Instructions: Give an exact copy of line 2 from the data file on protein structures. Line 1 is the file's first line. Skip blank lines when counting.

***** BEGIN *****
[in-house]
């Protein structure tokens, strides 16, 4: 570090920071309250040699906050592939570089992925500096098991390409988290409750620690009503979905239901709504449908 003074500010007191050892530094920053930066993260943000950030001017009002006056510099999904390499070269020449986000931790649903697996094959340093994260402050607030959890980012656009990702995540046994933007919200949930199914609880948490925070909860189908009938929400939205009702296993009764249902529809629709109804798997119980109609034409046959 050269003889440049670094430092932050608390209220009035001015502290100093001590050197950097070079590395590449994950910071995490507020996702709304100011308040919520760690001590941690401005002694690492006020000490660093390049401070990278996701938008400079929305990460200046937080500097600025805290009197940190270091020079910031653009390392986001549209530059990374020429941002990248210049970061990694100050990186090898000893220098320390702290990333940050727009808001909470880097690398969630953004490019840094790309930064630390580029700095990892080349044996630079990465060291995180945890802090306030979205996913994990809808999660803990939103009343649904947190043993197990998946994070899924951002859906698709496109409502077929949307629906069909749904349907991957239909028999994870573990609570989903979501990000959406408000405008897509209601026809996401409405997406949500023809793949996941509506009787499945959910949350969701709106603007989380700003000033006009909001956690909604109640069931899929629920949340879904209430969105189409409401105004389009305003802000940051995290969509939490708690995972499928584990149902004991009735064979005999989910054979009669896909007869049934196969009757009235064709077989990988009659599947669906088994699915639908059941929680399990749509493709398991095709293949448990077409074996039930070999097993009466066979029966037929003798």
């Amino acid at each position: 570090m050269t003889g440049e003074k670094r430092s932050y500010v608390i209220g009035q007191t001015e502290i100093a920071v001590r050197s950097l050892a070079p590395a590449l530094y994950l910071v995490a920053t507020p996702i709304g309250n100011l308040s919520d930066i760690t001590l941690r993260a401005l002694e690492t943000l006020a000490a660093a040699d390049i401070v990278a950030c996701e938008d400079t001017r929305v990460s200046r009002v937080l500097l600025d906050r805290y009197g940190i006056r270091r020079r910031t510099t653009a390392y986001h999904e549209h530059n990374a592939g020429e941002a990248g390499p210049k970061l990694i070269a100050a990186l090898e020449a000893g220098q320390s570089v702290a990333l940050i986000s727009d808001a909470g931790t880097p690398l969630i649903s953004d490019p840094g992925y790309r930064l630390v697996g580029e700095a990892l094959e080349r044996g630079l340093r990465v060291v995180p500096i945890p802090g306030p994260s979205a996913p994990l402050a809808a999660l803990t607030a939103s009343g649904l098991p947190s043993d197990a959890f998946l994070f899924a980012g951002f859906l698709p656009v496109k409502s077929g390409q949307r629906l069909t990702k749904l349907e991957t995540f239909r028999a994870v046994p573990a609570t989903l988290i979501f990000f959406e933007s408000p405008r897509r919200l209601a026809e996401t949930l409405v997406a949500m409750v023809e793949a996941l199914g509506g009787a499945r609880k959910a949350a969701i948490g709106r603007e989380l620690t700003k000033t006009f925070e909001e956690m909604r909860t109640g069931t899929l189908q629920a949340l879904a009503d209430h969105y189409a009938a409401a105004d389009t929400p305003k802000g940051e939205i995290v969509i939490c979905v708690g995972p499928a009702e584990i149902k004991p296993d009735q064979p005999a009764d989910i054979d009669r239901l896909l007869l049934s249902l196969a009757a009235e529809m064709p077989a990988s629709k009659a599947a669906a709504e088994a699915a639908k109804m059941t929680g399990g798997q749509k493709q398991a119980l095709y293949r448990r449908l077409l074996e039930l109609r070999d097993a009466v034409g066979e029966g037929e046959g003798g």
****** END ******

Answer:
């Protein structure tokens, strides 16, 4: 570090920071309250040699906050592939570089992925500096098991390409988290409750620690009503979905239901709504449908 003074500010007191050892530094920053930066993260943000950030001017009002006056510099999904390499070269020449986000931790649903697996094959340093994260402050607030959890980012656009990702995540046994933007919200949930199914609880948490925070909860189908009938929400939205009702296993009764249902529809629709109804798997119980109609034409046959 050269003889440049670094430092932050608390209220009035001015502290100093001590050197950097070079590395590449994950910071995490507020996702709304100011308040919520760690001590941690401005002694690492006020000490660093390049401070990278996701938008400079929305990460200046937080500097600025805290009197940190270091020079910031653009390392986001549209530059990374020429941002990248210049970061990694100050990186090898000893220098320390702290990333940050727009808001909470880097690398969630953004490019840094790309930064630390580029700095990892080349044996630079990465060291995180945890802090306030979205996913994990809808999660803990939103009343649904947190043993197990998946994070899924951002859906698709496109409502077929949307629906069909749904349907991957239909028999994870573990609570989903979501990000959406408000405008897509209601026809996401409405997406949500023809793949996941509506009787499945959910949350969701709106603007989380700003000033006009909001956690909604109640069931899929629920949340879904209430969105189409409401105004389009305003802000940051995290969509939490708690995972499928584990149902004991009735064979005999989910054979009669896909007869049934196969009757009235064709077989990988009659599947669906088994699915639908059941929680399990749509493709398991095709293949448990077409074996039930070999097993009466066979029966037929003798």